Gun Industry’s Lucrative Deal with Hollywood Will Blow Your Mind

Gun Industry's Lucrative Deal with Hollywood Will Blow Your Mind

Liberal entertainers glorify guns on screen regularly, then turn around and proceed to tell Americans they shouldn’t be allowed to own them.

These hypocrites are actors for a reason. There’s not a Milton Friedman in the bunch.

Check out this detailed report on Hollywood’s lucrative relationship with the gun industry.

It might just blow your mind.

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From Hollywood Reporter:

The NRA is proud of its “Hollywood Guns” exhibit. It’s the most popular of more than a dozen rooms and multiple showcases, which include the gun that Theodore Roosevelt took on a 1913 expedition to the Amazon. The shiny allure of the Hollywood gun room comes last in the museum tour — “like a reward,” says an NRA official.

The exhibit highlights the sometimes uneasy but fruitful partnership between the gun industry and Hollywood, where firearms are an integral part of life and storytelling. Meanwhile, gun manufacturers say that there’s no better way to brand, market and sell a weapon than to get it placed in a big Hollywood production. And most of the time, it’s free — product placement at its finest.

You could be forgiven for doubting the cozy partnership between the two industries. After all, in a speech earlier this year to the organization’s members, NRA CEO Wayne LaPierre repeatedly lashed out at Hollywood for societal ills ranging from violence to political gridlock and squarely blamed it for “dousing our kids with reckless, gratuitous, irresponsible gunplay.” From the NRA’s point of view, Hollywood is full of out-of-touch liberals who try to foment public hysteria in an effort to push gun control on America. Meanwhile, scores of movie stars, including prominent gun-control advocates such as Matt Damon and Liam Neeson who lambast real-world firearm violence, have made fortunes wielding guns onscreen.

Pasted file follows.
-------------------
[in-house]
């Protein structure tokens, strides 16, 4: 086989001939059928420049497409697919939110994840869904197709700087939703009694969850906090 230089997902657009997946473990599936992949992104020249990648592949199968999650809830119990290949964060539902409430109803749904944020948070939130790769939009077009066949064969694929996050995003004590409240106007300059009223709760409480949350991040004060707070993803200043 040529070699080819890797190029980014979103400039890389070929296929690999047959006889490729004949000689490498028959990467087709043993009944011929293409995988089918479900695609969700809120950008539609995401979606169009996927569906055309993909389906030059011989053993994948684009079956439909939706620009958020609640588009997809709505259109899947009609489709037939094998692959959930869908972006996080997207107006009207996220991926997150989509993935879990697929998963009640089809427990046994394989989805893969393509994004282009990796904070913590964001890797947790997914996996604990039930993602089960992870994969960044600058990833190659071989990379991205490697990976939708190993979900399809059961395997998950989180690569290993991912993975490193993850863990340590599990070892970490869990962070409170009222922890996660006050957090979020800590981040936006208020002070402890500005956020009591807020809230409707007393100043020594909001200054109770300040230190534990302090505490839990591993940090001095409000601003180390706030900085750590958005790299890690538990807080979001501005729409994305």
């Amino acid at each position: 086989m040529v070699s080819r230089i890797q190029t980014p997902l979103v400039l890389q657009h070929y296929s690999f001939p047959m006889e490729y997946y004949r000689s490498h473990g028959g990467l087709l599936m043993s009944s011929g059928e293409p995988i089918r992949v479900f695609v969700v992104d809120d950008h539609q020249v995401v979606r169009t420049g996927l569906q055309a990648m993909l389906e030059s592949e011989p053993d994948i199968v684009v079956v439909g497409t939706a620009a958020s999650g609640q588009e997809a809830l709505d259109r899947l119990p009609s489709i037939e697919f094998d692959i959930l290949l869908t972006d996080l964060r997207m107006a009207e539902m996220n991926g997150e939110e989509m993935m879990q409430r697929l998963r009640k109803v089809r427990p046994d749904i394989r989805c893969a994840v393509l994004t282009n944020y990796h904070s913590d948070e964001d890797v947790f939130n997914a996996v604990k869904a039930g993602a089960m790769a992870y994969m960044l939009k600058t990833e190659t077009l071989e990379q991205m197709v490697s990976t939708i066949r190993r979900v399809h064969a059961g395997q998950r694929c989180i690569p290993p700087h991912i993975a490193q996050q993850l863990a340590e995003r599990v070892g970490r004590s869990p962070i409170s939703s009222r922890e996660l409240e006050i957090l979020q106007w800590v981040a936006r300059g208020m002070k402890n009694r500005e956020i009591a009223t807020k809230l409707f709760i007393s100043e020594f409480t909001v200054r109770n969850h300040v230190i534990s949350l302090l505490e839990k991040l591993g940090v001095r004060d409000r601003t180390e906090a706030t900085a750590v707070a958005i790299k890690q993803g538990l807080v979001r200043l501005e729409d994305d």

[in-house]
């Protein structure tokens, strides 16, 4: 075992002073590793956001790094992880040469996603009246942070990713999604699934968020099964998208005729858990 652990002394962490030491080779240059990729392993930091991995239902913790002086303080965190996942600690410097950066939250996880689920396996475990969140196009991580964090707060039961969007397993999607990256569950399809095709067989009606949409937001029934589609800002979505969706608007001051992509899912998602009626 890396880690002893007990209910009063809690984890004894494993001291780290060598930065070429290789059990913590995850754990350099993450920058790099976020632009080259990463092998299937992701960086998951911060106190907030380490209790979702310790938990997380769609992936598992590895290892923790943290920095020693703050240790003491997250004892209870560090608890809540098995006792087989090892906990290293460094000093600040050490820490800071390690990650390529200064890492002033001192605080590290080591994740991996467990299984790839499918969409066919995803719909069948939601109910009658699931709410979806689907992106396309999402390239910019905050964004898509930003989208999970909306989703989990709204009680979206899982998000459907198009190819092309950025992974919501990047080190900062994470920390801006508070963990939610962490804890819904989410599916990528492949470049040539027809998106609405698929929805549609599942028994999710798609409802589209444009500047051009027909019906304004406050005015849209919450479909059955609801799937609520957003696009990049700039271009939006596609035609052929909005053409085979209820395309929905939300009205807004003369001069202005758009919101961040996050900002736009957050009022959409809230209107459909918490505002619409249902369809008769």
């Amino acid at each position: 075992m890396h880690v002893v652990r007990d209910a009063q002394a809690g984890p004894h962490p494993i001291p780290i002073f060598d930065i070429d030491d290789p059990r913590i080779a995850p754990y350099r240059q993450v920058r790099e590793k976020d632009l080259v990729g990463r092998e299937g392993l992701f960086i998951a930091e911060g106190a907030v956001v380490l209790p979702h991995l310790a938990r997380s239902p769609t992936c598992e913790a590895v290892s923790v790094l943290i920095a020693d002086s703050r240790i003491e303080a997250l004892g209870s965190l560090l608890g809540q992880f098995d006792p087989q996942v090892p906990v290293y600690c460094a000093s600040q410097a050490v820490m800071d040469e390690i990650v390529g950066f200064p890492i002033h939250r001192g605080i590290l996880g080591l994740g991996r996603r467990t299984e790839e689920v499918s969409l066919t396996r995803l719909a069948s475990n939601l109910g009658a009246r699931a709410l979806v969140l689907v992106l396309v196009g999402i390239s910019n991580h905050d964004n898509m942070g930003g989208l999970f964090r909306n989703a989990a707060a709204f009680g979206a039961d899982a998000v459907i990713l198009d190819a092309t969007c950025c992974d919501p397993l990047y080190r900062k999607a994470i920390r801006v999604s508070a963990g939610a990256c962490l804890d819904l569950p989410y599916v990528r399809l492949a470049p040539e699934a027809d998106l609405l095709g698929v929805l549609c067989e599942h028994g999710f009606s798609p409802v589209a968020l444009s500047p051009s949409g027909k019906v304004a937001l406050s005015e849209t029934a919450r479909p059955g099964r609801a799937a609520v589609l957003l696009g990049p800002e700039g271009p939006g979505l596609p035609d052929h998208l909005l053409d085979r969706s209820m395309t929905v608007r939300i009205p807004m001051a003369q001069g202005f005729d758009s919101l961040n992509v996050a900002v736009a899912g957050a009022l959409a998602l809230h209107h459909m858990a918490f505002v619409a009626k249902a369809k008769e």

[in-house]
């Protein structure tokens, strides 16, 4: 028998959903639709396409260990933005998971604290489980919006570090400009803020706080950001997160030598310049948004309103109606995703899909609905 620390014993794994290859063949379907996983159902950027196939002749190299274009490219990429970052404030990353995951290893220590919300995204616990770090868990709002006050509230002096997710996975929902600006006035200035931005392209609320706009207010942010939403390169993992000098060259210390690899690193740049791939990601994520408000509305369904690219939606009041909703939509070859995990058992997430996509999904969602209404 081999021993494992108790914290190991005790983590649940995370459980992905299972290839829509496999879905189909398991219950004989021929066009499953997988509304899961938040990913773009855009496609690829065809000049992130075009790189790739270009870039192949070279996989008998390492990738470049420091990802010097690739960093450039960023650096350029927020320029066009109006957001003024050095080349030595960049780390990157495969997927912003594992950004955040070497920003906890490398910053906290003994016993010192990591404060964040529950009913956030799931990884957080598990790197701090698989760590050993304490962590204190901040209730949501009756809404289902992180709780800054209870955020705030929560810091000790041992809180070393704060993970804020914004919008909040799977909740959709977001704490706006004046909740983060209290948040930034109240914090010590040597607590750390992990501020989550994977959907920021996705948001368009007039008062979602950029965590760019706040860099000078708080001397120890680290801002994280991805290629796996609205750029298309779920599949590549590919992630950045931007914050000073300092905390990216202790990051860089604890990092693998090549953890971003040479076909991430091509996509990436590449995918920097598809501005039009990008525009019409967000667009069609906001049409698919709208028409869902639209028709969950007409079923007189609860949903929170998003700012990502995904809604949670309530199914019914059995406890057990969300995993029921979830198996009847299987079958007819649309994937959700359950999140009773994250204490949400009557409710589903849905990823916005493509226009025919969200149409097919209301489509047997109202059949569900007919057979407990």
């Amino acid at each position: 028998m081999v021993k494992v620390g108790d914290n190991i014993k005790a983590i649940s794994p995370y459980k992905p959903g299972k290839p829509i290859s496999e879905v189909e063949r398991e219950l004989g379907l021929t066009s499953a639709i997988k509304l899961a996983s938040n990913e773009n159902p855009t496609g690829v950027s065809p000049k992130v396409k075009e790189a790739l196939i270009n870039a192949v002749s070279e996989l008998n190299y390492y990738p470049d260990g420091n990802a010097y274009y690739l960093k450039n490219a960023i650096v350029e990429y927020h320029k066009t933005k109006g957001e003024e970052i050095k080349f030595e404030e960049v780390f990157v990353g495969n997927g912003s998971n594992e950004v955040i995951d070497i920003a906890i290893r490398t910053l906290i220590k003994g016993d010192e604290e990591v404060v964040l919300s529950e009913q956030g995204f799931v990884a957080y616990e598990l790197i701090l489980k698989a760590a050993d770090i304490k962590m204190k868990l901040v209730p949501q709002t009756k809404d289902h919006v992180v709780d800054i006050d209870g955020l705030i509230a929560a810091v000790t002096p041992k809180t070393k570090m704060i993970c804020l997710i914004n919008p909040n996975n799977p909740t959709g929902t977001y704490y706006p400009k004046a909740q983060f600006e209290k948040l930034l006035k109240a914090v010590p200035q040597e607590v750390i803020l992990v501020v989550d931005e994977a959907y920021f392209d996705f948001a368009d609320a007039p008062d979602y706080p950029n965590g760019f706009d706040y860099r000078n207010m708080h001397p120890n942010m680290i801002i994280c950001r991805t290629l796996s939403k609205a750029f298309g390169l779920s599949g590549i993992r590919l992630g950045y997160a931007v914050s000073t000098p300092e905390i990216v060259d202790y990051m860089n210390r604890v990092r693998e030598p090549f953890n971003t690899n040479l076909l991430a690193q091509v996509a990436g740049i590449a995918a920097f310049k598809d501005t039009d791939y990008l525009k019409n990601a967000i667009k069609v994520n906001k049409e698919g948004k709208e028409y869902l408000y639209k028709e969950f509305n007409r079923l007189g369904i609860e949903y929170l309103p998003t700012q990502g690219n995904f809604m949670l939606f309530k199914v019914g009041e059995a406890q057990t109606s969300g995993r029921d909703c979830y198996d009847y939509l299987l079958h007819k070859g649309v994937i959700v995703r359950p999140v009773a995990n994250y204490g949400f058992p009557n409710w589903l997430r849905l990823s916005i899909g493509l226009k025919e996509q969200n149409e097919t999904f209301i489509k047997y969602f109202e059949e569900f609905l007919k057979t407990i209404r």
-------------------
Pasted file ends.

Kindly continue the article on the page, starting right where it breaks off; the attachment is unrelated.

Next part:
We’re talking about a lot of guns onscreen. Since 9/11, America’s obsession with everything spy, terrorism and war-related has grown — and the content the population consumes increasingly reflects that. A 2015 report published by The Economist concluded that gun violence in PG-13 movies had tripled since 1985. And an analysis undertaken by THR found that the number of gun models pictured in big box-office movies between 2010 and 2015 was 51 percent higher than it had been a decade earlier, suggesting that the public’s appetite to see guns in entertainment is on the rise. (In the real world, research shows that the number of new gun owners is declining, while owners are buying record numbers of guns.)

Simply put, two industries that position themselves as mortal enemies have a lucrative, symbiotic relationship. This is the story of how that relationship works.

A CLASS OF ARTISANS SIT AT THE CROSSROADS WHERE THE GUN meets Hollywood. They’re called armorers, and they have one foot firmly planted in each world. “Until they stop making films and outlaw weapons altogether, we’re going to keep doing what we’ve been doing,” says Gregg Bilson Jr., president of the American Entertainment Armorers Association and head of the Independent Studio Services, one of Hollywood’s biggest prop houses.

ISS is a massive, family-owned business — renting everything from Chinese takeout containers to canoes. With more than 16,000 guns in its arsenal, nearly all real, ISS is the largest armory in Hollywood (about 80 of the guns at the NRA’s Hollywood exhibit are on loan from ISS). Bilson’s crew of armorers and gunsmiths helps finicky directors from Michael Mann to Oliver Stone find and use historically appropriate weapons, train A-list actors (like Bradley Cooper, Johnny Depp and Benicio Del Toro) in how to wield them safely and shepherd complex projects to completion. “You can’t have a modern movie without a car rolling down the street or someone taking out an iPhone,” says Larry Zanoff, an ISS armorer who has worked on many big Hollywood productions. “Seventy-five percent of the time there’s at least one gun involved.”

Bilson agrees: “We’re just telling a story. Sometimes it’s told with a meal and two actors, sometimes it’s told in a hostage standoff.”

Click the link above to keep reading.

Rather interesting, no?

How do you spell ‘hypocrisy?’


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John S. Roberts